On July 2, 1862, U.S. President Abraham Lincoln signed into law the Morrill Act. This act paved the way for states to create public colleges funded by the development or sale of federal land grants. The cost of this legislation came at the expense of Native peoples, as nearly 11 million acres provided by these grants were expropriated from them. As High Country News has uncovered, all profits made from the land sales must be used in perpetuity, which reveals that those funds currently remain on university ledgers.
The University of Illinois at Urbana-Champaign is designated as a land-grant institution, which means a land acknowledgement is typically read before wide-ranging functions. That is typically the full extent of which the campus community engages with its land-grant designation. But do folks understand the history of the Morrill Act, the Indigenous peoples who were removed to create this institution, and the ways the university continues to profit through the Morrill Act at the expense of Indigenous peoples? Jamie Singson, former Director of the Native American House, will provide a presentation on the Morrill Act and its implications in higher education and at the University of Illinois at Urbana-Champaign. Food & refreshments will be provided.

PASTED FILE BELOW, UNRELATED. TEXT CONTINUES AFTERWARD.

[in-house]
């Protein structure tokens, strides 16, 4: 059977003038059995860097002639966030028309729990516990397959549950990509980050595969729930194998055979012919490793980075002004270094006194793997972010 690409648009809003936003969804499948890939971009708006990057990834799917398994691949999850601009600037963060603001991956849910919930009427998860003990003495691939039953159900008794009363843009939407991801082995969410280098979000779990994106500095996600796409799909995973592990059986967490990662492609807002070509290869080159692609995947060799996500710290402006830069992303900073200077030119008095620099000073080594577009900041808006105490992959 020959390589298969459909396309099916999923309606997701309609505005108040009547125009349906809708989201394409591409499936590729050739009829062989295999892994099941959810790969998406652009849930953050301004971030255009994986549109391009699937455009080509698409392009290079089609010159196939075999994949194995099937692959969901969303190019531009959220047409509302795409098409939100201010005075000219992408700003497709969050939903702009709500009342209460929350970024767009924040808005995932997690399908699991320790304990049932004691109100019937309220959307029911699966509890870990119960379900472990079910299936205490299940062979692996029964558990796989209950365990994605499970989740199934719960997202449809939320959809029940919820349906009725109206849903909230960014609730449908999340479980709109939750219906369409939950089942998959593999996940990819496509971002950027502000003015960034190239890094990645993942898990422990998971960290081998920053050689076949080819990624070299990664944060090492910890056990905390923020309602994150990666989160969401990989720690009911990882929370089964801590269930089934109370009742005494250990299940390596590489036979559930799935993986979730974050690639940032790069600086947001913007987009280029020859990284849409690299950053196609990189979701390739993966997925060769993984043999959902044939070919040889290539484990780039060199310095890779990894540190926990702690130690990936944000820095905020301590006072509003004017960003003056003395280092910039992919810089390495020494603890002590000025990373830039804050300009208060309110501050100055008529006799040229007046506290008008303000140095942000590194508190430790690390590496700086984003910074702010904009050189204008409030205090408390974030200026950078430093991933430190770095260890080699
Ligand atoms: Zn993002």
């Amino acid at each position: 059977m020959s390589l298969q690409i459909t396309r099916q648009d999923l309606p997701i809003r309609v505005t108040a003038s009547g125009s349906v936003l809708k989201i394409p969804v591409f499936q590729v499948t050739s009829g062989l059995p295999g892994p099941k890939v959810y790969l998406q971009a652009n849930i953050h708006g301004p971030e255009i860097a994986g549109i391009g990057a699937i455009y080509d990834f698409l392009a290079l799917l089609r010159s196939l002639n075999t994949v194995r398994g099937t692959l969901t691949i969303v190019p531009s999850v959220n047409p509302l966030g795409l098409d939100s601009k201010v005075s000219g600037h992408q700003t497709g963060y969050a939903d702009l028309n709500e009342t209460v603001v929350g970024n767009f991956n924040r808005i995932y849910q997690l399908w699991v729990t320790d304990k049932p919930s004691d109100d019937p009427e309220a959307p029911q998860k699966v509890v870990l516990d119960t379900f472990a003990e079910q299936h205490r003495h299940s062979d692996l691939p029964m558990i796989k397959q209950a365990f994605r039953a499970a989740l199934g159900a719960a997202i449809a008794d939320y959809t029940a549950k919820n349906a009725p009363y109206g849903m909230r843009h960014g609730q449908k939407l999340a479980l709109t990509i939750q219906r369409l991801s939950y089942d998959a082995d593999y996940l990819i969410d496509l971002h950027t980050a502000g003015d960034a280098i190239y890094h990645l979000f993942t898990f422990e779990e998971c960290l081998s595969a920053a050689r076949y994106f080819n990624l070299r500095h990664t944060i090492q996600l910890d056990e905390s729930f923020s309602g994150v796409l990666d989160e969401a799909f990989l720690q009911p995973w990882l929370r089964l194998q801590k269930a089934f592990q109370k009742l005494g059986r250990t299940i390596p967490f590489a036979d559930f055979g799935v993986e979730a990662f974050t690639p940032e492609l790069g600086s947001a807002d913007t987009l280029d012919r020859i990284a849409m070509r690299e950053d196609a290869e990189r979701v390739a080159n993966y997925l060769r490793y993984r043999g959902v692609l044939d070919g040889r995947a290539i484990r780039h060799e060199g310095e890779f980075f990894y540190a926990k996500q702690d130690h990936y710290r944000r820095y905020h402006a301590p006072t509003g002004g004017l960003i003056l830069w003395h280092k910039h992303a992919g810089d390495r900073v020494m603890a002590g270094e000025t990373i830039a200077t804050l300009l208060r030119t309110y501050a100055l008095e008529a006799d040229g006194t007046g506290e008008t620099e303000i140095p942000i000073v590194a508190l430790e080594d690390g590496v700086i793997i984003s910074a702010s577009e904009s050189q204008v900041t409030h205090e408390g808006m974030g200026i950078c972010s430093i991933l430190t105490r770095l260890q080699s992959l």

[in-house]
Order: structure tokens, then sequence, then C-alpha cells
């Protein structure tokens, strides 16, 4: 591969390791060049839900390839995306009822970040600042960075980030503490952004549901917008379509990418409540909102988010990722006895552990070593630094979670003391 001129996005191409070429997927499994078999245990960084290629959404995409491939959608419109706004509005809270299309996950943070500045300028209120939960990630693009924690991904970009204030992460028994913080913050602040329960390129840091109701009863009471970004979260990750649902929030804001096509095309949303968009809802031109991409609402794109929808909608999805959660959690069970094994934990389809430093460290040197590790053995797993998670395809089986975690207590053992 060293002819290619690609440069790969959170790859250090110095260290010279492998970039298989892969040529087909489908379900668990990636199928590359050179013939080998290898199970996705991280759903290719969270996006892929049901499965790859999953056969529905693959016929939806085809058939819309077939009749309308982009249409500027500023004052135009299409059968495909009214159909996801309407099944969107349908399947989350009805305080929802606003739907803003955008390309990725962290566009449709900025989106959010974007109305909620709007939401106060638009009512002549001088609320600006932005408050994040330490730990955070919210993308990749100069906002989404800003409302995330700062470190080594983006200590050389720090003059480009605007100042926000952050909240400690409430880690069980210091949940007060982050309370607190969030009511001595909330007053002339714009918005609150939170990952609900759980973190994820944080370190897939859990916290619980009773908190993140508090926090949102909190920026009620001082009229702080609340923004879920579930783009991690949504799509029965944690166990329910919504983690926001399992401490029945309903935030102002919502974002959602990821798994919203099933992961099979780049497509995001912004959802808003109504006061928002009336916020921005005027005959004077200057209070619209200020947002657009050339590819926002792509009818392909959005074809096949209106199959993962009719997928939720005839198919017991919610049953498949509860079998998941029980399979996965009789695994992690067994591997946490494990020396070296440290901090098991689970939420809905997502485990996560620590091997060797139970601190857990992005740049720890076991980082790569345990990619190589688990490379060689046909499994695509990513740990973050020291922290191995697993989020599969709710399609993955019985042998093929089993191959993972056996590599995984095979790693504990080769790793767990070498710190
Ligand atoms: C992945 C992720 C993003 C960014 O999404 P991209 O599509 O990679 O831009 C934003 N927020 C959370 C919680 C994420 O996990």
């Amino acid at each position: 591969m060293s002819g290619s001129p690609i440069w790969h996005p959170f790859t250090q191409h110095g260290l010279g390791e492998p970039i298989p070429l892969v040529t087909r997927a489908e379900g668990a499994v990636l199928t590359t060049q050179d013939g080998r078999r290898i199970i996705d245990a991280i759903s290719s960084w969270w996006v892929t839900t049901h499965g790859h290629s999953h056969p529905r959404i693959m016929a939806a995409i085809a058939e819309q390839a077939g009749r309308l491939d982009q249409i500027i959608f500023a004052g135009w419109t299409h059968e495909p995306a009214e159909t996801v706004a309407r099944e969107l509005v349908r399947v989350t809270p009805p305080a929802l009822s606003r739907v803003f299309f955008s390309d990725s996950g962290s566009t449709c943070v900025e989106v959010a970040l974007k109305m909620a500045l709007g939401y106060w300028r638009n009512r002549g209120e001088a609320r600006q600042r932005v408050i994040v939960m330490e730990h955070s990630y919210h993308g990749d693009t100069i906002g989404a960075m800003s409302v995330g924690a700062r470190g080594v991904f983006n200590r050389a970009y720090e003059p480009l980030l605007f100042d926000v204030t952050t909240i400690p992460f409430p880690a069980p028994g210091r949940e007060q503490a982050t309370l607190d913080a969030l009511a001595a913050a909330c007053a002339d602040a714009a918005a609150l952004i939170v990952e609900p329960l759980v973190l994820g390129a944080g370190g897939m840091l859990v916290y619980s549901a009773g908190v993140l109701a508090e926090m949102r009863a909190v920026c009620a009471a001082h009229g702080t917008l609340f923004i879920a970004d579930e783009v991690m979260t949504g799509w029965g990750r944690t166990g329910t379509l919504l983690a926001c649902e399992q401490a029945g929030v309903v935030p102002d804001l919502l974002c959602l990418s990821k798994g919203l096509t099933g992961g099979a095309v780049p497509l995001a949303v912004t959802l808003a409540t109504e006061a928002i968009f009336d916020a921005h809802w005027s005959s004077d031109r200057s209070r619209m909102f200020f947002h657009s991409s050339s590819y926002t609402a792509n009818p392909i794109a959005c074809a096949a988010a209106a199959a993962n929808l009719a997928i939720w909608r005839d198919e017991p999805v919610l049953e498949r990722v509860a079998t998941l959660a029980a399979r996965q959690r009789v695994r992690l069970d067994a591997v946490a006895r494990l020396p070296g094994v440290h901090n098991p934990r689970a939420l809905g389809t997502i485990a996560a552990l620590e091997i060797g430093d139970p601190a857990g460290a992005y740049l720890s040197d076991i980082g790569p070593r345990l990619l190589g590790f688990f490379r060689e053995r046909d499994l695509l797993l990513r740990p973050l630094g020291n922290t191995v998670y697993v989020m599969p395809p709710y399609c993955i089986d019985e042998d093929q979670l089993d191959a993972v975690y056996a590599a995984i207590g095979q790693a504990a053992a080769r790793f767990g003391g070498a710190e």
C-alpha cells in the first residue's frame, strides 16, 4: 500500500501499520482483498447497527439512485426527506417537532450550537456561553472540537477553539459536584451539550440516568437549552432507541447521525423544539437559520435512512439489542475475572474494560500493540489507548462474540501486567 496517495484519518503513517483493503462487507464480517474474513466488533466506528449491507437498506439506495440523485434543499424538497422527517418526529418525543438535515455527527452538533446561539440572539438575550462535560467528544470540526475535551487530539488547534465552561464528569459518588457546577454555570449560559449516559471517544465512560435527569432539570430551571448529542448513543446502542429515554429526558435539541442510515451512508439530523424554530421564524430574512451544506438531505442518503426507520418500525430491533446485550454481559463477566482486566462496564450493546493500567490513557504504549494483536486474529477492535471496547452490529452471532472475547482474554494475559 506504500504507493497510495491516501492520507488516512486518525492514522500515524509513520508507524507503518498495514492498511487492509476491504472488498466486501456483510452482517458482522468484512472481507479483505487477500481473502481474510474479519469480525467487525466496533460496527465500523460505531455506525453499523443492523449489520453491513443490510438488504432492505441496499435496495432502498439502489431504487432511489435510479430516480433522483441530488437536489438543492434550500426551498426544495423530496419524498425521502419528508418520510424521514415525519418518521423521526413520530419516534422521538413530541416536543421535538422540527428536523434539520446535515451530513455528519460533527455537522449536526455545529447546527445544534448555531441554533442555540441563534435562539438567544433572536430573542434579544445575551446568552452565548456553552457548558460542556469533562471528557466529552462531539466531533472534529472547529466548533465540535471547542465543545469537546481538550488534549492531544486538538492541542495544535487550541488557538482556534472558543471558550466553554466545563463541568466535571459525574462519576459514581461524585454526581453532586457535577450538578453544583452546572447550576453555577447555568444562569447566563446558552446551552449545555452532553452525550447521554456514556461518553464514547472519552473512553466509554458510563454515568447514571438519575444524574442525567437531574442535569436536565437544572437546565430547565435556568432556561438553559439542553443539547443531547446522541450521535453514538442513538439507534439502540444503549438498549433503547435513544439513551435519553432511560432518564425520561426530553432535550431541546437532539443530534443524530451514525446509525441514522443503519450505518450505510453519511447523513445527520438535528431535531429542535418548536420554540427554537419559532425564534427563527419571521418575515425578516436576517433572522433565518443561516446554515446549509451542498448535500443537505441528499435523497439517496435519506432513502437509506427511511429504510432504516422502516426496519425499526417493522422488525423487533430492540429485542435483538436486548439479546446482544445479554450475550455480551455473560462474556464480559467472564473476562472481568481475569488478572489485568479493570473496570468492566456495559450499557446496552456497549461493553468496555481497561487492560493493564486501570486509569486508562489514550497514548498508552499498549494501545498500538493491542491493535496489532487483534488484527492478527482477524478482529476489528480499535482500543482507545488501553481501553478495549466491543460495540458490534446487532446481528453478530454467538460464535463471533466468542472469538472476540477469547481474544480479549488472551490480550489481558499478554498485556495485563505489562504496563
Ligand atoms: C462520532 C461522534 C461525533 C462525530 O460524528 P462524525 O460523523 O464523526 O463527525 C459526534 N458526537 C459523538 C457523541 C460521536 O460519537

Registration Deadline: February 17th, 2023
A maximum of 30 participants will be accepted. This is a student-focused opportunity, faculty/staff are encouraged to assist in identifying students to attend.